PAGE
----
Facebook has admitted that they secretly conducted a emotional contagion study to see how using the social media site effects moods and behaviour.
The study took place over the week of January 11-18 back in 2012 and was designed to measure the tendencies of a group of individuals who were emotionally connected.
To do this, Facebook rigged users news feeds to manipulate the emotional content.
They found that when they manipulated the feed to contain a lot of positive information, users posted more and were less negative.
The reverse happened when Facebook manipulated users feeds to contain more negative posts- users posted less and were more likely to spread negative news.
“These results indicate that emotions expressed by others on Facebook influence our own emotions, constituting experimental evidence for massive-scale contagion via social networks,” states the report which was published in the Proceedings of the National Academy of Science Journal (PNAS).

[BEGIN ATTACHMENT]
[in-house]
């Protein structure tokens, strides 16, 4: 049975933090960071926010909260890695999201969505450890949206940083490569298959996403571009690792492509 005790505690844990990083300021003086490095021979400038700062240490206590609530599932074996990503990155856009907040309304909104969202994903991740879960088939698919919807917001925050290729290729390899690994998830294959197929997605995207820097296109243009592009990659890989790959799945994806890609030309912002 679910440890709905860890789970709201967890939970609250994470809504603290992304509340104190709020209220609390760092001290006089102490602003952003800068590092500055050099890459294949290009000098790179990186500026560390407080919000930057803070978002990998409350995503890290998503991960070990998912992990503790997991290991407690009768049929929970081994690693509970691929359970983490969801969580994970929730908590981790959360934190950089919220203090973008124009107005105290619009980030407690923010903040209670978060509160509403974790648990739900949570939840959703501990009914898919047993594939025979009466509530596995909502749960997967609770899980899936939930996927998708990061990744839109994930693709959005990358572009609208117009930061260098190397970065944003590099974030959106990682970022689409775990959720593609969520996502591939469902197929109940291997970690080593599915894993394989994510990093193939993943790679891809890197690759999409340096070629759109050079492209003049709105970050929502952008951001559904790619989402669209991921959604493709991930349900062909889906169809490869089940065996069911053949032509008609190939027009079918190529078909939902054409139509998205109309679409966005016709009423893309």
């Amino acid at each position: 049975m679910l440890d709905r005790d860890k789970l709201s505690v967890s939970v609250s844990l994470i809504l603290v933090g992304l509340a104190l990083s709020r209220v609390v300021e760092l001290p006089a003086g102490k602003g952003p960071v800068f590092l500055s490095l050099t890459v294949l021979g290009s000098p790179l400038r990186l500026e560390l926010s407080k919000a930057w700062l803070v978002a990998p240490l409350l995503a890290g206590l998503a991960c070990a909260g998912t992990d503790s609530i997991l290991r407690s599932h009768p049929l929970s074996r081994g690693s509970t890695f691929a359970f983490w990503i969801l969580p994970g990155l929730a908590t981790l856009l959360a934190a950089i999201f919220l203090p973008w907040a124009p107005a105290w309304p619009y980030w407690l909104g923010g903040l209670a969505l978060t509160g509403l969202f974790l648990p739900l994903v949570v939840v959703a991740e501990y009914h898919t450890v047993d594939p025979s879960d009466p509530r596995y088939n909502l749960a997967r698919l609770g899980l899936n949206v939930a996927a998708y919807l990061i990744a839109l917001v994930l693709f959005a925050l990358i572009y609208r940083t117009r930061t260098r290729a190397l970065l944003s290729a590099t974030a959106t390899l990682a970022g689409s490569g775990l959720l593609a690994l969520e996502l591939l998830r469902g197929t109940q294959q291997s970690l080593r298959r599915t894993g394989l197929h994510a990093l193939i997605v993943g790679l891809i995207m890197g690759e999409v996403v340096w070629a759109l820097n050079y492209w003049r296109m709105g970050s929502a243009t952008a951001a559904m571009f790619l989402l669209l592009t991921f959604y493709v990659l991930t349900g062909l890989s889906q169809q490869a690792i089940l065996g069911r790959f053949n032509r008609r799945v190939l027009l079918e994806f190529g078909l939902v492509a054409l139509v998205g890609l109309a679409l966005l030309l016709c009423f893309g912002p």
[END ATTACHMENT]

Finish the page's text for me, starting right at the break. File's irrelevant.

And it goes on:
While the results of the study prove that social media can impact our moods in either a positive or negative way, many are annoyed at the fact that Facebook conducted the study without users permission.
Facebook state that their study did not breach their terms of service and claim that users’ posts were not visibly modified.
It would not be hard to believe however, that this is not the first “secret study” Facebook has conducted on how users interact with the site.